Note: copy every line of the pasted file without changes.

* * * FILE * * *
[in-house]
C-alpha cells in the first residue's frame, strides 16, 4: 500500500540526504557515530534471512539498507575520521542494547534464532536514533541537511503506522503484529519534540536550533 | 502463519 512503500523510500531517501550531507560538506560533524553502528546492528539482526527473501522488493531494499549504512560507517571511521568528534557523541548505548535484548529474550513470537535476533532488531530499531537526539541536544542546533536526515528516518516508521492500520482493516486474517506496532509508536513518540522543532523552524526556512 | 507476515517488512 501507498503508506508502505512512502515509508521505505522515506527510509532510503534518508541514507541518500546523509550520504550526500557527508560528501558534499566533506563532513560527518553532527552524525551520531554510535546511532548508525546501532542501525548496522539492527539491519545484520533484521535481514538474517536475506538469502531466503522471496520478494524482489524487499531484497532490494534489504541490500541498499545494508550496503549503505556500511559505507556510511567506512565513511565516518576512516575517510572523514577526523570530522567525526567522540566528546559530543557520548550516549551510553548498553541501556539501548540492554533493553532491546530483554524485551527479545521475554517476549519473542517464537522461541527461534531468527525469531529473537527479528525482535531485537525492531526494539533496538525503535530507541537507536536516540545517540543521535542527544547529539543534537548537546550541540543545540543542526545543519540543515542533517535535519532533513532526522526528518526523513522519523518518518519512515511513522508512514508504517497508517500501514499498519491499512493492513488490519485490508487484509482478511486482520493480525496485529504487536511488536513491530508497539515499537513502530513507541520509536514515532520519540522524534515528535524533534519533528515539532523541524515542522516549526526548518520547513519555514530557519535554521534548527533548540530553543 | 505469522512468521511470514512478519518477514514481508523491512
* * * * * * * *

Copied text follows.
[in-house]
C-alpha cells in the first residue's frame, strides 16, 4: 500500500540526504557515530534471512539498507575520521542494547534464532536514533541537511503506522503484529519534540536550533 | 502463519 512503500523510500531517501550531507560538506560533524553502528546492528539482526527473501522488493531494499549504512560507517571511521568528534557523541548505548535484548529474550513470537535476533532488531530499531537526539541536544542546533536526515528516518516508521492500520482493516486474517506496532509508536513518540522543532523552524526556512 | 507476515517488512 501507498503508506508502505512512502515509508521505505522515506527510509532510503534518508541514507541518500546523509550520504550526500557527508560528501558534499566533506563532513560527518553532527552524525551520531554510535546511532548508525546501532542501525548496522539492527539491519545484520533484521535481514538474517536475506538469502531466503522471496520478494524482489524487499531484497532490494534489504541490500541498499545494508550496503549503505556500511559505507556510511567506512565513511565516518576512516575517510572523514577526523570530522567525526567522540566528546559530543557520548550516549551510553548498553541501556539501548540492554533493553532491546530483554524485551527479545521475554517476549519473542517464537522461541527461534531468527525469531529473537527479528525482535531485537525492531526494539533496538525503535530507541537507536536516540545517540543521535542527544547529539543534537548537546550541540543545540543542526545543519540543515542533517535535519532533513532526522526528518526523513522519523518518518519512515511513522508512514508504517497508517500501514499498519491499512493492513488490519485490508487484509482478511486482520493480525496485529504487536511488536513491530508497539515499537513502530513507541520509536514515532520519540522524534515528535524533534519533528515539532523541524515542522516549526526548518520547513519555514530557519535554521534548527533548540530553543 | 505469522512468521511470514512478519518477514514481508523491512